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United States Department of Agriculture

Agricultural Research Service

Research Project: ENHANCING ENVIRONMENTAL QUALITY AND ECOSYSTEM SERVICES IN SOUTHEASTERN U.S. COASTAL PLAIN AGRICULTURAL WATERSHEDS

Location: Southeast Watershed Research

Title: Environmental sustainability of cellulosic energy cropping systems

Authors
item LOWRANCE, ROBERT
item DAVIS, ADAM

Submitted to: Book Chapter
Publication Type: Book / Chapter
Publication Acceptance Date: December 15, 2003
Publication Date: April 10, 2014
Citation: Lowrance, R. and Davis, A. 2014. Environmental sustainability of cellulosic energy cropping systems. In: Cellulosic Energy Cropping Systems (ed D. L. Karlen), John Wiley & Sons, Ltd, Chichester, UK. 15p. doi: 10.1002/9781118676332.

Interpretive Summary: This chapter evaluates what is known about the environmental sustainability of cellulosic bioenergy crop production for the types of production systems discussed elsewhere in the book. The environmental sustainability of feedstock production systems will depend on several factors including their effects on greenhouse gas (GHG) emissions , soil and water resources, wildlife, and whether the feedstock is a potentially invasive species or can harbour them. These direct effects are generally determined based on direct land use change from annual crops, managed perennial vegetation (e.g., perennial pastures, industrial or non-industrial forest plantations), or other types of perennial vegetation (i.e., natural forest or grassland). Although conversion of natural grasslands or forests to bioenergy crops may occur, both USDA regulations concerning conversion of natural grasslands and stated policies for biomass sources are meant to avoid conversion of native vegetation. Most of the direct environmental effects of cellulosic biomass production will come from existing agricultural land (pasture and row crop), existing forest plantations, or previously harvested forest land. Direct land use effects are based on our understanding of the changes in field, landscape, and watershed attributes when dedicated feedstock crops replace other land uses or covers. Direct effects (all of which can be either positive or negative) include GHGs; soil quality (including but not limited to soil carbon); water quantity and quality; invasive species; and wildlife habitat. Some of these factors can lead to direct effects on adjacent ecosystems and some can lead to larger effects at the watershed or landscape scale. The effects will also be dependent on where bioenergy crops are produced. For instance, there may be net environmental benefits (especially GHG and soil/water benefits) from conversion of cropland to warm season grasses (WSG) or to short rotation woody crops (SRWC) but for conversion from forest, managed for saw timber production, to biomass there may not be any net benefits. The scale of benefits also depends on the land converted with the general idea being that the less productive and more marginal the land, the greater the benefit from conversion to perennial cellulosic biomass crops.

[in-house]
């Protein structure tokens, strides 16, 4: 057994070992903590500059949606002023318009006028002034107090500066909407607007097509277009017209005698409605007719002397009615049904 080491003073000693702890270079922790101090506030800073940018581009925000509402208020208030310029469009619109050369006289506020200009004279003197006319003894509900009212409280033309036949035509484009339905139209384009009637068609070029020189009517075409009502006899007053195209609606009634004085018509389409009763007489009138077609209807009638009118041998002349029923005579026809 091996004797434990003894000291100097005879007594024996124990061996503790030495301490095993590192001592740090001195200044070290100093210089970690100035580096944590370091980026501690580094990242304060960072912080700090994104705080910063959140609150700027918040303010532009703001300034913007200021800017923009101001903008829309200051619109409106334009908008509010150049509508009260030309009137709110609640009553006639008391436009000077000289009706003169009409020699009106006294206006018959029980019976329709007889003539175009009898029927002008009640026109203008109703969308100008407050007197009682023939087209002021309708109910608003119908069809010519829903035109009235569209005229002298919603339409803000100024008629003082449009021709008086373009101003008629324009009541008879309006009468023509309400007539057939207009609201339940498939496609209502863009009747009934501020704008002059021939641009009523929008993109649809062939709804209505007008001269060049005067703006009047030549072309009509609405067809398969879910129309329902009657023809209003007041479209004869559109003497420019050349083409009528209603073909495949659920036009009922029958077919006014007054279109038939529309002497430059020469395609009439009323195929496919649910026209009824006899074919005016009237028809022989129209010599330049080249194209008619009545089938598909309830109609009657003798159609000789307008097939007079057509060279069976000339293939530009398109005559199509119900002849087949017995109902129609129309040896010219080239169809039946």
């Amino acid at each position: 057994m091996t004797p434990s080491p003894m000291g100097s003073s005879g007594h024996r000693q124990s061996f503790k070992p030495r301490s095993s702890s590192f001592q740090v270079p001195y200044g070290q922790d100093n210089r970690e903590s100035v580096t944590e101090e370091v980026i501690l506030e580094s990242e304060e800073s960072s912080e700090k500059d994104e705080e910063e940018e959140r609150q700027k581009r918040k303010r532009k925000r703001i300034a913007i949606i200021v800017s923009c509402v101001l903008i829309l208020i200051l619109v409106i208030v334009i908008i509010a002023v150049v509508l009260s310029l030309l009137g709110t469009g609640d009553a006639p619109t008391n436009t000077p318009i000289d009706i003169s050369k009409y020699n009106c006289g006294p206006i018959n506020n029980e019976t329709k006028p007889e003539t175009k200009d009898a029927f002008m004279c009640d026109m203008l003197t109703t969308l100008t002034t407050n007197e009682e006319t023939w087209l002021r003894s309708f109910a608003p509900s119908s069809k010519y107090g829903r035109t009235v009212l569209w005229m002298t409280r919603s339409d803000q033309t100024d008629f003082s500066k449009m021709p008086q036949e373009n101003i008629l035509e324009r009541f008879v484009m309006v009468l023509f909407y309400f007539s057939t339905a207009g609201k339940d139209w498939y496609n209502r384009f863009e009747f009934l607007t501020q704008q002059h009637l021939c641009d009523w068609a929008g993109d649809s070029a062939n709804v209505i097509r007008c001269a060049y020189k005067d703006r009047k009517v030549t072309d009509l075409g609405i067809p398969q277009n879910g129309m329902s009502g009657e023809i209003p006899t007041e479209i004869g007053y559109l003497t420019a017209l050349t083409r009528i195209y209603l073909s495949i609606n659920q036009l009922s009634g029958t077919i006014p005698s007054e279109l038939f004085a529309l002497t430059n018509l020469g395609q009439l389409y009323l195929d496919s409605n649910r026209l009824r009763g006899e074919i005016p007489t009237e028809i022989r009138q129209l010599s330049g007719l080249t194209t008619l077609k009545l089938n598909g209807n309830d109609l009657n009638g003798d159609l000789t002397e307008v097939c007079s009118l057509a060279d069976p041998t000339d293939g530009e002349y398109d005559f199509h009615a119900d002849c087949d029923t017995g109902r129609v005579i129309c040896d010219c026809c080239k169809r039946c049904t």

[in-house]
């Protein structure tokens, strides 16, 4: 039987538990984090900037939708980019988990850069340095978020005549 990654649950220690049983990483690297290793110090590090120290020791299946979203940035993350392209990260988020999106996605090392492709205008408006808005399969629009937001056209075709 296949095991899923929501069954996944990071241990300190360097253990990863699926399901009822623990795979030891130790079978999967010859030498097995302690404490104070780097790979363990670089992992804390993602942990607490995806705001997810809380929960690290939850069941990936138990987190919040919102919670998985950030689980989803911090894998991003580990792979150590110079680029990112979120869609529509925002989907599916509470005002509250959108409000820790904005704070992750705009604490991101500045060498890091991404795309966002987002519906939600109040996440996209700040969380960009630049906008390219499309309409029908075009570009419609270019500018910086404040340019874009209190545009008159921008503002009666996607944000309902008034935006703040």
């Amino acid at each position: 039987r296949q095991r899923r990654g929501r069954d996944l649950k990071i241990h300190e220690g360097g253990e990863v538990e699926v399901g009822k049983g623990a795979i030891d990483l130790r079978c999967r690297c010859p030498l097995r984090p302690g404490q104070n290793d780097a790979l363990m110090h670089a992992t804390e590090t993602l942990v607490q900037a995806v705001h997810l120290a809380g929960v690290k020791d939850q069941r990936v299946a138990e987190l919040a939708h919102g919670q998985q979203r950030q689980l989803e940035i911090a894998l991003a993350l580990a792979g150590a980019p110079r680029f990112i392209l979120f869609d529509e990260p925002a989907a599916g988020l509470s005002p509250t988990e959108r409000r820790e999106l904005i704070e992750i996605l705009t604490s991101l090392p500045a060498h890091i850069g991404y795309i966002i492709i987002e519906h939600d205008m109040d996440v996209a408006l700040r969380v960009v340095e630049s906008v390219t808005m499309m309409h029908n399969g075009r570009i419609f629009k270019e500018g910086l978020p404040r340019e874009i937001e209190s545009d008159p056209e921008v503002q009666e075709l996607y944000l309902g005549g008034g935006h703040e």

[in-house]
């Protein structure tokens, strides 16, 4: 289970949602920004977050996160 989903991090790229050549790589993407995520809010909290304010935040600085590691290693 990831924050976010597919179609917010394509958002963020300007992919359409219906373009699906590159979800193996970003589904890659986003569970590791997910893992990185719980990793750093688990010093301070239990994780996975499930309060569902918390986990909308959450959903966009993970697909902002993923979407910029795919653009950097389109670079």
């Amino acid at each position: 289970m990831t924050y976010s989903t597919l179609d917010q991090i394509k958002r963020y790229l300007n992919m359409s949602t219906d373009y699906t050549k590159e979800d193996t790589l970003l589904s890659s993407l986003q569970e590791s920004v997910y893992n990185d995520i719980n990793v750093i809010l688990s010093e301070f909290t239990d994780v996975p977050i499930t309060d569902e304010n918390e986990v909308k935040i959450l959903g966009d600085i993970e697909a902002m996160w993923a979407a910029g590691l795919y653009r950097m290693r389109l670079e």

Technical Abstract: The environmental sustainability of bioenergy production depends on both direct and indirect effects of the production systems to produce bioenergy feedstocks. This chapter evaluates what is known about the environmental sustainability of cellulosic bioenergy crop production for the types of production systems discussed elsewhere in the book. The environmental sustainability of feedstock production systems will depend on several factors including their effects on greenhouse gas (GHG) emissions (CO2, N2O, and CH4), water resources, soil quality, wildlife resources, and whether the feedstock is a potentially invasive species or can harbour them. These direct effects are generally determined based on direct land use change from annual crops, managed perennial vegetation (e.g., perennial pastures, industrial or non-industrial forest plantations), or other types of perennial vegetation (i.e., natural forest or grassland). Although conversion of natural grasslands or forests to bioenergy crops may occur, both USDA regulations concerning conversion of natural grasslands and stated policies for biomass sources are meant to avoid conversion of native vegetation. Most of the direct environmental effects of cellulosic biomass production will come from existing agricultural land (pasture and row crop), existing forest plantations, or previously harvested forest land. Direct land use effects are based on our understanding of the changes in field, landscape, and watershed attributes when dedicated feedstock crops replace other land uses or covers. Direct effects (all of which can be either positive or negative) include GHGs; soil quality (including but not limited to soil carbon); water quantity and quality; invasive species; and wildlife habitat. Some of these factors can lead to direct effects on adjacent ecosystems and some can lead to larger effects at the watershed or landscape scale. The effects will also be dependent on where bioenergy crops are produced. For instance, there may be net environmental benefits (especially GHG and soil/water benefits) from conversion of cropland to warm season grasses or to short rotation woody crops but for conversion from forest, managed for saw timber production, to biomass there may not be any net benefits. The scale of benefits also depends on the land converted with the general idea being that the less productive and more marginal the land, the greater the benefit from conversion to perennial cellulosic biomass crops.

Last Modified: 9/10/2014
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